From Tiger to Jack, here are golf’s greatest “Dad” moments

There has always been a symbiotic relationship between golf and fatherhood. From casual players to the best in the world, common threads between golfers and dads are woven into the fabric of the sport. In honor of Father’s Day, here are some of professional golf’s best “dad” moments.

 Jack Nicklaus wins ’86 Masters with his son Jackie as his caddie

At 46, and six years removed from his last major, Jack Nicklaus wasn’t supposed to win the 1986 Masters. Through three-and-a-half rounds, the doubters looked to be right —  until Nicklaus, with his son Jackie on his bag, shot an extraordinary 30 on the back nine on Sunday and emerged victorious. With this legendary performance, the Golden Bear cemented his legacy as an 18-time major champion.

Bill Haas comes in clutch for Team USA at 2015 Presidents Cup 

When Jay Haas chose his son Bill as one of his two Captains picks for the 2015 Presidents Cup, whispers of nepotism were ushered throughout the golf community. But the elder Haas’ selection turned out to be a stroke of genius. In the fateful tiebreaking singles match, Bill Haas defeated Sangmoon Bae and secured a 15.5-14.5 victory for Team USA. It was a moment as shocking for father as for son. “I couldn’t even have dreamt this,” Jay said afterward.

Tiger at the Masters: a 20-year journey.

When a 21-year-old Tiger Woods took the world by storm at the 1997 Masters, he had only legally been an adult for four months. After his decisive four-foot putt secured a 12-stroke victory at Augusta, Woods made a beeline for his father and immediately embraced him.

“It was just one of those moments where everyone melted away,” Woods said in 2018. “And it was just me and my dad.”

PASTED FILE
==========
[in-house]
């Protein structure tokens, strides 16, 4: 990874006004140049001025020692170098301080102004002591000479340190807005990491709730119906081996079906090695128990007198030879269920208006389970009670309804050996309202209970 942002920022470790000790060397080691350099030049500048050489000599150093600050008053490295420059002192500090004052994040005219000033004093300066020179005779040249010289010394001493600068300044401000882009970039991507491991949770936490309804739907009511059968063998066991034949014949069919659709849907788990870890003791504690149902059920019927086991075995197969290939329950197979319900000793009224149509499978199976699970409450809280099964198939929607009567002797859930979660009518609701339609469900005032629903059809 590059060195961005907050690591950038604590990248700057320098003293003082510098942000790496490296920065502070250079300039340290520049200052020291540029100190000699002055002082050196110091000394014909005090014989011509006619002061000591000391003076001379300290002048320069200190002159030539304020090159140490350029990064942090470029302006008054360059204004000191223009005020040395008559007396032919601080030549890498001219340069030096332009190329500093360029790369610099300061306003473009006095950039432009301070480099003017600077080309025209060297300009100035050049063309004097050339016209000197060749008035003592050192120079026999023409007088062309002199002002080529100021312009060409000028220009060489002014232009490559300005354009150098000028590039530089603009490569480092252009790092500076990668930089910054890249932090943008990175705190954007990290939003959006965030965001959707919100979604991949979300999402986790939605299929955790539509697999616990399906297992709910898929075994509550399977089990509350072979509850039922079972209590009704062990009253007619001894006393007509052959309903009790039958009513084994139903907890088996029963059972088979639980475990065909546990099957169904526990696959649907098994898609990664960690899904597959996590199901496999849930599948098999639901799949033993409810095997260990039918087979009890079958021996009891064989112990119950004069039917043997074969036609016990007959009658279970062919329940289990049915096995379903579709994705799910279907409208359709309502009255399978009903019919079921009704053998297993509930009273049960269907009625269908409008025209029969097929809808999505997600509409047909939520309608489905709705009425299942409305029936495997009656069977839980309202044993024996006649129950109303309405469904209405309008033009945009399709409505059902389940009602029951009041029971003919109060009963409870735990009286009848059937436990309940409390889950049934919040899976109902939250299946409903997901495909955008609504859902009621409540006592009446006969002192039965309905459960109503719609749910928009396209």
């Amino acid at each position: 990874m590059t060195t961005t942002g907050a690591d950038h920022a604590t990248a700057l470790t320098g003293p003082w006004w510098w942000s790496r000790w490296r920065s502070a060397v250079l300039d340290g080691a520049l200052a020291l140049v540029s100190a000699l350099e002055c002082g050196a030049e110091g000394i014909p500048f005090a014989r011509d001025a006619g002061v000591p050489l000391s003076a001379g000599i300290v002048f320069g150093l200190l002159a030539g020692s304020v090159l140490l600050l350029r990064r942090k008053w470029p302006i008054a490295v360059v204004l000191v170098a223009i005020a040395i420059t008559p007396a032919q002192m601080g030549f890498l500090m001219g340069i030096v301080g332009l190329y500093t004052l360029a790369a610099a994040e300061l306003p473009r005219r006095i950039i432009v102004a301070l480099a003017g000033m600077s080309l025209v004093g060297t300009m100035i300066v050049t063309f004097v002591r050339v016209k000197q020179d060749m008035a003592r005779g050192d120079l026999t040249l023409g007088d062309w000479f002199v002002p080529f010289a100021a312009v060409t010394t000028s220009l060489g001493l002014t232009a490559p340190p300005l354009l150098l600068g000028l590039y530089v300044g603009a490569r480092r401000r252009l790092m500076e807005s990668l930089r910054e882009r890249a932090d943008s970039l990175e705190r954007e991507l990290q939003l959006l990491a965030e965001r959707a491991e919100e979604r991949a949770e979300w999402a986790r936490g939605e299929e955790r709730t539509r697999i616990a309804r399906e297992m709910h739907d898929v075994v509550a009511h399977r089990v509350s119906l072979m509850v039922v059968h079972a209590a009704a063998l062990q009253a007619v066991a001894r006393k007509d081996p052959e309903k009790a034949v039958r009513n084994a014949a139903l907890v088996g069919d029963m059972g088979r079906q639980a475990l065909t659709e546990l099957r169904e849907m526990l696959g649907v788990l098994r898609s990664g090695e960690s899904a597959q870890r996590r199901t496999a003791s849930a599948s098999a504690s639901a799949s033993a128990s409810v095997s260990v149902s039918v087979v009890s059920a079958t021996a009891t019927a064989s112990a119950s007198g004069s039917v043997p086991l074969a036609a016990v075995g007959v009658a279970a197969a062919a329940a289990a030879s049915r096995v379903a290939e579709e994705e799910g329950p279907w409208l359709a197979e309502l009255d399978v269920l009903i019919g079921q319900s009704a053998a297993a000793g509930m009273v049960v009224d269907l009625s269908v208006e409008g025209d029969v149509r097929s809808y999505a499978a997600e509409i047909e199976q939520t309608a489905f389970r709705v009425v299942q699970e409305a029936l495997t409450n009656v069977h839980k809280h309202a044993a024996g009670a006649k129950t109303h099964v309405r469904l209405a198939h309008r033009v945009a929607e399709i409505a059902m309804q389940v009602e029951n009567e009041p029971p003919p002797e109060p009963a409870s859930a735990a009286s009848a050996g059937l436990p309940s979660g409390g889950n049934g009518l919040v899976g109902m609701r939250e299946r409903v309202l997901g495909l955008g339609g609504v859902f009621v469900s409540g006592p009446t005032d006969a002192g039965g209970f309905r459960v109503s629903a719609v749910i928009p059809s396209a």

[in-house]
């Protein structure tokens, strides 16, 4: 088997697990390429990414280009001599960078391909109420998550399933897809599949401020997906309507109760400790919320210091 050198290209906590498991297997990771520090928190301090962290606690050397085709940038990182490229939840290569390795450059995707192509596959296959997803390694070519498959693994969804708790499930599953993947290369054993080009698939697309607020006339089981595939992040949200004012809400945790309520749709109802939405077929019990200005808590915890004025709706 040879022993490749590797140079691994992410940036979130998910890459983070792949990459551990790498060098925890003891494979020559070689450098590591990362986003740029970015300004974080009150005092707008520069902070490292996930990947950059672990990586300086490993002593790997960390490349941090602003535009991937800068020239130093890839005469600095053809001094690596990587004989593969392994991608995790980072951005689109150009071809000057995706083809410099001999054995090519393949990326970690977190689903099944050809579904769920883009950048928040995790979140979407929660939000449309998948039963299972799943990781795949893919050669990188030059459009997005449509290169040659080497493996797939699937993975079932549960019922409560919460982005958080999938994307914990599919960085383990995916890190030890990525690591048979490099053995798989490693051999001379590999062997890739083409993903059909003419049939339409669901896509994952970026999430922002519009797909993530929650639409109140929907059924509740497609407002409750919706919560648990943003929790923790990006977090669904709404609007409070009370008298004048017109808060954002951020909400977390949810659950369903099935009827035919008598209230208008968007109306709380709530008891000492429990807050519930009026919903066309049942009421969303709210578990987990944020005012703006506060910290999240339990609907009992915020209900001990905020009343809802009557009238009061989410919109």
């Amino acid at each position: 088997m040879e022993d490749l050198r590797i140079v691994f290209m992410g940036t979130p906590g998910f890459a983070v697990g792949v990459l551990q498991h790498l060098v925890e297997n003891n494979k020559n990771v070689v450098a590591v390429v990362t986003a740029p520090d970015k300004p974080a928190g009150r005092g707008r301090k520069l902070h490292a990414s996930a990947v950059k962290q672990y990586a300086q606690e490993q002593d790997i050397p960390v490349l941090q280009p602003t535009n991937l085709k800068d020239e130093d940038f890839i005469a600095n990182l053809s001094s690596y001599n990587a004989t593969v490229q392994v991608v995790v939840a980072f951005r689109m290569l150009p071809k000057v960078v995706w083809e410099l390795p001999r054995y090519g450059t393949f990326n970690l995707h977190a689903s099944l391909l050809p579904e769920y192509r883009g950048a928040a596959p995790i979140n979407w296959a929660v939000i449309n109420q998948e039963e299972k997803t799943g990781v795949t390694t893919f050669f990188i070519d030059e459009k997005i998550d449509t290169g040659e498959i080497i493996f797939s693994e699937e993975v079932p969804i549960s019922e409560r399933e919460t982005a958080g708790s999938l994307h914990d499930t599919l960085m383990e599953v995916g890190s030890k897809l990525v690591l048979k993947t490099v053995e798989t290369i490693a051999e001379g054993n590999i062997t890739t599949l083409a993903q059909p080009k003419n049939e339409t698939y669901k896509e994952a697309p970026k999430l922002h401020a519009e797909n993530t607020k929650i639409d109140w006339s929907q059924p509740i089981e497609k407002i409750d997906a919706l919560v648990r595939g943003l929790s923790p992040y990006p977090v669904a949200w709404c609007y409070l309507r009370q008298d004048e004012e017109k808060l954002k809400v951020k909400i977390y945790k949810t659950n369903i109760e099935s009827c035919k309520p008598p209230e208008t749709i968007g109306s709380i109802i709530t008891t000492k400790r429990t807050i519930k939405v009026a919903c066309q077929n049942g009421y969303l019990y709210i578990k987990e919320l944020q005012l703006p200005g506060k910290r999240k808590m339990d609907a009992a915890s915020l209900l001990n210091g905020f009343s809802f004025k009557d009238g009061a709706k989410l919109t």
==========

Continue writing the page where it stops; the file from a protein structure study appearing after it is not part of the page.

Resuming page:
Then, two turbulent decades later, Tiger returned to Augusta and completed the sport’s most remarkable comeback in jaw-dropping fashion. Now, instead of running into his father’s arms, Tiger’s first celebratory act was as a dad, lifting his son high into the air.

Fathers don’t always play a role in the story of U.S. Open champions, but frequently they do
By: Michael Bamberger

Phil Mickelson’s 1999 U.S Open Dilemma

When Payne Stewart lined up his final putt on the 18th hole at Pinehurst in the 1999 U.S Open, Phil Mickelson was tied for the lead with a whole lot more than golf on his mind.

“I was thinking, ‘Gosh, if it goes in, I’m going home tonight and I’m going to see (my wife) Amy,’ ” Mickelson told ESPN in 1999. “And if it doesn’t, then I’ve got to stick around for another day (and the playoff), and I hope that the baby doesn’t come.” 

(Un?)Luckily for Phil, his conundrum never materialized; Stewart famously drained the putt, and after celebrating his victory, shared some words with Mickelson. Stewart’s message to Lefty?

“You’re going to be a great father.” 

Phil skips the 2017 U.S. Open for his daughter’s graduation

The only submission on this list celebrating the absence of golf came at the 2017 U.S. Open. Phil Mickelson, still seeking a national championship to complete a career grand slam, withdrew from the event. Instead, Phil attended his eldest daughter Amanda’s high school graduation, a worthy cause for Lefty’s first absence at the U.S. Open since 1994.

Davis Love III wins 1997 PGA with a rainbow in the sky 

Davis Love III comes from a family steeped in golf lore; his father, Davis Love Jr. was a professional on Tour and a longtime teaching professional. In 1988, Love III tragically lost his father in a plane crash.

Nine years later, Love III stood on the cusp of winning his first major, the 1997 PGA Championship. As he approached the 18th hole, his victory all but imminent, a rainbow could be seen stretching over the horizon. On the CBS broadcast, Jim Nantz punctuated Love III’s victory as “etching the family name in the golf history, and consummating a special father-son story of love.”

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